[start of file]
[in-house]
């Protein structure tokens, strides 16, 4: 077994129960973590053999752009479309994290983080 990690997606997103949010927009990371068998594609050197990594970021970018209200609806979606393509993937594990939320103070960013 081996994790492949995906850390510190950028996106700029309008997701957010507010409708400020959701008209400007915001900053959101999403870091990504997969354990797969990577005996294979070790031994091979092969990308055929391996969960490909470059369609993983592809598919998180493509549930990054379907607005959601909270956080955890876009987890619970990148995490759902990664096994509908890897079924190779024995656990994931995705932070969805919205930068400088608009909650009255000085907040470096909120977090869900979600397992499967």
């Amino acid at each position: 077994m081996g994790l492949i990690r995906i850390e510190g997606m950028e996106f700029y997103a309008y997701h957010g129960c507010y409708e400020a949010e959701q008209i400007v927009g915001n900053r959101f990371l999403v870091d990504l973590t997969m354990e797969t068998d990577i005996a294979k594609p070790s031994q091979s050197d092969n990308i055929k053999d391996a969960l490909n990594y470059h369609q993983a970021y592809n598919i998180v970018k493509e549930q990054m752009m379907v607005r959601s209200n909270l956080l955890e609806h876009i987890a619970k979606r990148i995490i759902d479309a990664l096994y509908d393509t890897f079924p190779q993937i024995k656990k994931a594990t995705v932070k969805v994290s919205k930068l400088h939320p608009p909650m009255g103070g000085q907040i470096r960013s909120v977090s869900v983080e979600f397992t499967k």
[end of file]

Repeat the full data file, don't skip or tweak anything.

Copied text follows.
[in-house]
């Protein structure tokens, strides 16, 4: 077994129960973590053999752009479309994290983080 990690997606997103949010927009990371068998594609050197990594970021970018209200609806979606393509993937594990939320103070960013 081996994790492949995906850390510190950028996106700029309008997701957010507010409708400020959701008209400007915001900053959101999403870091990504997969354990797969990577005996294979070790031994091979092969990308055929391996969960490909470059369609993983592809598919998180493509549930990054379907607005959601909270956080955890876009987890619970990148995490759902990664096994509908890897079924190779024995656990994931995705932070969805919205930068400088608009909650009255000085907040470096909120977090869900979600397992499967």
């Amino acid at each position: 077994m081996g994790l492949i990690r995906i850390e510190g997606m950028e996106f700029y997103a309008y997701h957010g129960c507010y409708e400020a949010e959701q008209i400007v927009g915001n900053r959101f990371l999403v870091d990504l973590t997969m354990e797969t068998d990577i005996a294979k594609p070790s031994q091979s050197d092969n990308i055929k053999d391996a969960l490909n990594y470059h369609q993983a970021y592809n598919i998180v970018k493509e549930q990054m752009m379907v607005r959601s209200n909270l956080l955890e609806h876009i987890a619970k979606r990148i995490i759902d479309a990664l096994y509908d393509t890897f079924p190779q993937i024995k656990k994931a594990t995705v932070k969805v994290s919205k930068l400088h939320p608009p909650m009255g103070g000085q907040i470096r960013s909120v977090s869900v983080e979600f397992t499967k």